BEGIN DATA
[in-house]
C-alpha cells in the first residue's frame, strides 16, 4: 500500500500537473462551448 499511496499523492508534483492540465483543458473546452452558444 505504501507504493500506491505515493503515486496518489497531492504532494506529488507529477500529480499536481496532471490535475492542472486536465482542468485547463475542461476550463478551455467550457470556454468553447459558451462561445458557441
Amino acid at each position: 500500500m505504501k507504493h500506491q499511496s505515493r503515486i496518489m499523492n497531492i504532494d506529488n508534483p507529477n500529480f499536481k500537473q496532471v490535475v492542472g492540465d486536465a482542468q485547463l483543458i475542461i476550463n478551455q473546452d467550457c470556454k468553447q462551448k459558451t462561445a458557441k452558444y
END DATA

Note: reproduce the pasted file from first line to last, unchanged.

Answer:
[in-house]
C-alpha cells in the first residue's frame, strides 16, 4: 500500500500537473462551448 499511496499523492508534483492540465483543458473546452452558444 505504501507504493500506491505515493503515486496518489497531492504532494506529488507529477500529480499536481496532471490535475492542472486536465482542468485547463475542461476550463478551455467550457470556454468553447459558451462561445458557441
Amino acid at each position: 500500500m505504501k507504493h500506491q499511496s505515493r503515486i496518489m499523492n497531492i504532494d506529488n508534483p507529477n500529480f499536481k500537473q496532471v490535475v492542472g492540465d486536465a482542468q485547463l483543458i475542461i476550463n478551455q473546452d467550457c470556454k468553447q462551448k459558451t462561445a458557441k452558444y